Another of the early Oblates who left an impression on our story. Yvon Beaudoin writes:

Alexandre Dupuy was born in Aix on November 29, 1798. His parents have not been identified. Madame Joannis, Eugene de Mazenod’s grandmother, paid for his upkeep and education until he entered the novitiate of the Missionaries of Provence on October 3, 1816.

His early years were spent in the care of a farmer’s wife on a farm in the demesne of Madame Joannis in the area of Banon near Aix. When he was seven years of age, he was baptized publicly in the Cathedral of St-Sauveur in Aix. His primary studies were made first with Roze-Joannis, the nephew of Madame Joannis, and then with the Frères Gris (Grey Brothers). For his secondary education he went to the minor seminary of Aix. Finally, he followed the formation given to the Oblate novices and scholastics at Aix and at Notre-Dame du Laus. He was ordained on June 16, 1821.

In 1830 he asked to leave the Oblates…  It can be said that his departure was providential for the Congregation. It is thanks to him that the Oblates came to Notre-Dame de l’Osier in 1834, a place where they were still present until recently.

When he left Notre-Dame du Laus, the Abbé Dupuy entered the service of Bishop Philibert de Bruillard of Grenoble. The latter appointed him parish priest of Notre-Dame de l’Osier, also in the hope that he would give new life to the Marian shrine there; it had been abandoned since the French Revolution. In the beginning of 1834 the new parish priest purchased the former Augustinian monastery that was adjacent to the shrine and set about restoring it. Father T. Dassy, who was recovering from a serious illness and needed a change of air, came to spend the summer with him. Father Dassy was a good preacher and easily made contacts with people and he worked so well that he won the Bishop’s confidence and obtained, with the Abbé Dupuy’s consent, that the shrine and the parish of l’Osier be entrusted to the Oblates as early as the end of 1834.

In 1837 the Abbé Dupuy sold his properties at Notre-Dame de l’Osier to the Oblates and then transferred to the service of Bishop de Mazenod, who in that year had become the Bishop of Marseilles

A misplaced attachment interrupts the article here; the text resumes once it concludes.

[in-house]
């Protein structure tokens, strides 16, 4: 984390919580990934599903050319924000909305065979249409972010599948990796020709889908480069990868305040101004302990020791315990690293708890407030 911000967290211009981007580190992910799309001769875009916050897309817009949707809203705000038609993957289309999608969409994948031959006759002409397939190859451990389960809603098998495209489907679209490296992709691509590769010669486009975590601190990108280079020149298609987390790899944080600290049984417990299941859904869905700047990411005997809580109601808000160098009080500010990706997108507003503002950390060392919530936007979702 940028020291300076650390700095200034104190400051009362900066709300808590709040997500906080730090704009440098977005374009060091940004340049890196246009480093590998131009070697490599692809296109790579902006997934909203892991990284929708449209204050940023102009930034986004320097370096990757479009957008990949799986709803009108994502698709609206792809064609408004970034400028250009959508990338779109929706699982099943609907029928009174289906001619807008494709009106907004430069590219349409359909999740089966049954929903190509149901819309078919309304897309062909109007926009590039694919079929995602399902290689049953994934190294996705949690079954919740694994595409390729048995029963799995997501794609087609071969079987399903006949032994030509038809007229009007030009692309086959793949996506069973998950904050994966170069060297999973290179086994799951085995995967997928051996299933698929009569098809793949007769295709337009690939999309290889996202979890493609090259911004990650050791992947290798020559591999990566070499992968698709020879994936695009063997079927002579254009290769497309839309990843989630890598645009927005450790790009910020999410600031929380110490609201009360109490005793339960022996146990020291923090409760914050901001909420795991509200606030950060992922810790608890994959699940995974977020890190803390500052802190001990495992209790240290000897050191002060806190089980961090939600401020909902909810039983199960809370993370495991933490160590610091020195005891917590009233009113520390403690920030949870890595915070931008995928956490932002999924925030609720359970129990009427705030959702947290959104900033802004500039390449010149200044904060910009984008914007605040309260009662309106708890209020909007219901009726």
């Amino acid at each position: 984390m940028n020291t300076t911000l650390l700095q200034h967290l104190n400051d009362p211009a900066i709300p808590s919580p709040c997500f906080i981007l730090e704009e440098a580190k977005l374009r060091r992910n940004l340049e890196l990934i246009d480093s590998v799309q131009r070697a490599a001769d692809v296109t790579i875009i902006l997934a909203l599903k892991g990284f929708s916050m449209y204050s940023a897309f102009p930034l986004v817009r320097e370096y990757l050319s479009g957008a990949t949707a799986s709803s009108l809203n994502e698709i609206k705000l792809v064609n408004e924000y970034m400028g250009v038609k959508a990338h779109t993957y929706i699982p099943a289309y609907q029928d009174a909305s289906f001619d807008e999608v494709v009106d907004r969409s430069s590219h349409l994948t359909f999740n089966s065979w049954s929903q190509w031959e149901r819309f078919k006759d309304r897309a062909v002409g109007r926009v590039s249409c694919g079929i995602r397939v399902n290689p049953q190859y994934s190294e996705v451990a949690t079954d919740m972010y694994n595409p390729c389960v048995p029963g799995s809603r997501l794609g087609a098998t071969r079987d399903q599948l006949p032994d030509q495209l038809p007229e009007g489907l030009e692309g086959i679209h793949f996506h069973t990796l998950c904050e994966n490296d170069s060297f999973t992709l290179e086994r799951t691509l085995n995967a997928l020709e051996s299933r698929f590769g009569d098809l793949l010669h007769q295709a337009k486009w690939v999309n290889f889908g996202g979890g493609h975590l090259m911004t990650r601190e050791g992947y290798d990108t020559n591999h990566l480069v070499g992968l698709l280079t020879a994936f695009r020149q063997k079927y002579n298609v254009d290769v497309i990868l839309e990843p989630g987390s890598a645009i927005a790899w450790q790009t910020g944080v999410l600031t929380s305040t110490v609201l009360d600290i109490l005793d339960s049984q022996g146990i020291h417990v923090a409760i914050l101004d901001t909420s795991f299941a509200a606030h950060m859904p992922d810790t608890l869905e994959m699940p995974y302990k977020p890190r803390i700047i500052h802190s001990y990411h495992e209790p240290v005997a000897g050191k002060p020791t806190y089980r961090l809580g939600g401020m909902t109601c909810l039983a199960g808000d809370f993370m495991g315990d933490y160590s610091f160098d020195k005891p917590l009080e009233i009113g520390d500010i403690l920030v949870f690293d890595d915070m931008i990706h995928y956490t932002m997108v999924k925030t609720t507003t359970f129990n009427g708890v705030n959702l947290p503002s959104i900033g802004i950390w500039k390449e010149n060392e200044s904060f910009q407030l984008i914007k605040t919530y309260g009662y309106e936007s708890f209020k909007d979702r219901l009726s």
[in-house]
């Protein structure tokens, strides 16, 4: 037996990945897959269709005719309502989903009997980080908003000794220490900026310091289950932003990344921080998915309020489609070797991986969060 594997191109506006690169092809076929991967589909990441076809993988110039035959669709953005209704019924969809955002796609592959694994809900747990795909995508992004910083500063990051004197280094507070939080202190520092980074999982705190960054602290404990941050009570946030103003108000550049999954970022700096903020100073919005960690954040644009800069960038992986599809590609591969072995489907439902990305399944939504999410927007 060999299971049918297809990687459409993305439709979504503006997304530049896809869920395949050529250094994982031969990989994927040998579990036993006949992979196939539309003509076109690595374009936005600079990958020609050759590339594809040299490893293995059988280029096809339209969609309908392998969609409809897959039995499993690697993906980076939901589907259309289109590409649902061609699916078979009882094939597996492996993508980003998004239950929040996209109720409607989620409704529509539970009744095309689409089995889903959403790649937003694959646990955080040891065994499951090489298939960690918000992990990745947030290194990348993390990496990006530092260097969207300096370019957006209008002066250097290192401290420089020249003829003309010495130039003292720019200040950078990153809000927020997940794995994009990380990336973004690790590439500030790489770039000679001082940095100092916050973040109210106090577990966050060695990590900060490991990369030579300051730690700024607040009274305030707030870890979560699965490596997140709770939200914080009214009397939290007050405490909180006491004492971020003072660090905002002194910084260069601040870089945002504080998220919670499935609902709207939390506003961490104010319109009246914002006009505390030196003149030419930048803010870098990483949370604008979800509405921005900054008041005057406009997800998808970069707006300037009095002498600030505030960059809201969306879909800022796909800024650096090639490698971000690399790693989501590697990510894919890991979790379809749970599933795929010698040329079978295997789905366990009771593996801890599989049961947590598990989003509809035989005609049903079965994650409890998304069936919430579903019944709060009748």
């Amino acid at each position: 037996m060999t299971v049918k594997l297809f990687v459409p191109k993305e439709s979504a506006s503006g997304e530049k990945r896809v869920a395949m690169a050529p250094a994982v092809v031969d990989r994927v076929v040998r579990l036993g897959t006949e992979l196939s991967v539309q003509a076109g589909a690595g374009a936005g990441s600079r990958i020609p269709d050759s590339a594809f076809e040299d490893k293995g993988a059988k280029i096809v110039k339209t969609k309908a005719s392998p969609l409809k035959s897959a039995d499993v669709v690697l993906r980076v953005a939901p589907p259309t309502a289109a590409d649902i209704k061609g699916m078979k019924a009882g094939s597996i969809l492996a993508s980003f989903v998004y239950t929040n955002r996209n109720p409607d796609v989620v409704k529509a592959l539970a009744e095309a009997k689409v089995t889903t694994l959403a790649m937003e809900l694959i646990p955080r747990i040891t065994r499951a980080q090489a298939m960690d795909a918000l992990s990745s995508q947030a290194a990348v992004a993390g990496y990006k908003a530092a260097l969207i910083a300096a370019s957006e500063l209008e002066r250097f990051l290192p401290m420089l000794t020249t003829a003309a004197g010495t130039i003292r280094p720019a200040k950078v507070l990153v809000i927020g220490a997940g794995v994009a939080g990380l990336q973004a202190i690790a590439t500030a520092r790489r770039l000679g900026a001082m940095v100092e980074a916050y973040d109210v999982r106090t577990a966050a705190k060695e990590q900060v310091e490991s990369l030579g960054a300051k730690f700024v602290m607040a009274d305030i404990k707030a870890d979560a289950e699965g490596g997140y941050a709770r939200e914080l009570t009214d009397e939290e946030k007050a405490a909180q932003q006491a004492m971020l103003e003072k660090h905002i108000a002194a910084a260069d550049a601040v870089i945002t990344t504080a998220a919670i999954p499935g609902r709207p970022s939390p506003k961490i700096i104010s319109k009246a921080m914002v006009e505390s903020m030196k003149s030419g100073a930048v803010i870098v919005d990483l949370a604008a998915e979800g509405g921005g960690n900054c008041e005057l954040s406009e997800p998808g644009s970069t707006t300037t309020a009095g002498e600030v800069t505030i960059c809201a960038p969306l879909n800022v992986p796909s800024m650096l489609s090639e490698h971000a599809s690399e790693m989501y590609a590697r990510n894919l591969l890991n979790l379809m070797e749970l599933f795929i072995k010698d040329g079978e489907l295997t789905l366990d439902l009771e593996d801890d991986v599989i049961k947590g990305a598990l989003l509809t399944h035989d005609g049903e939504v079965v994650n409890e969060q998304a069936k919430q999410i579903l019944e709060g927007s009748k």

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  1. Eleanor Rabnett, Oblate Associate says:

    Isn’t it amazing how we are all touched in a particular way by the Mazenodian charism and the sharing of it. I find myself smiling as I think of all that I read of Dupuy this morning; for even though he left the congregation he did not sever his ties to them. His heart stayed firmly attached to the Oblates, a member of the Mazenodian Family.

    Once love is given it is never taken away. It does not need to be earned and it does not need to look the same as another’s. I am reminded of John’s Gospel, Chapter 14: “In my Father’s house there are many dwelling places. If it were not so, would I have told you that I go to prepare a place for you?” As I think of Dupuy and his life-long connection with Eugene de Mazenod and the Oblates there is simple joy that he did not turn away in anger or defeated sorrow. He contributed in a very real way to the family and was obviously a part of the Mazenodian Family (even as he had been as a child).

    I remember how it used to be when a member of the religious left their congregation – in the darkness of night as those the act of feeling called to something different was something to be ashamed of (I am thinking of an aunt who left the convent and what that looked like at that time) – as if we can abandon our brothers and sisters for any reason. I think of a man who was an Oblate, left the congregation but who like Dupuy is now a priest serving an Oblate Bishop. I was saddened when he left the congregation for it was as if there was a small tear in the fabric of the community. But I still love him, dearly – he remains a member of the Mazenodian Family.

    It is never a matter of “you are in – or you are out” for our hearts know no such boundaries and laws.

    Like Dassy, Dupuy was a member of the founding community of the Oblates of Mary Immaculate. He will always be that. I like that inclusion, rather than seeing his name dropped from the register of life. I leave to ponder who I have been quick to exclude.

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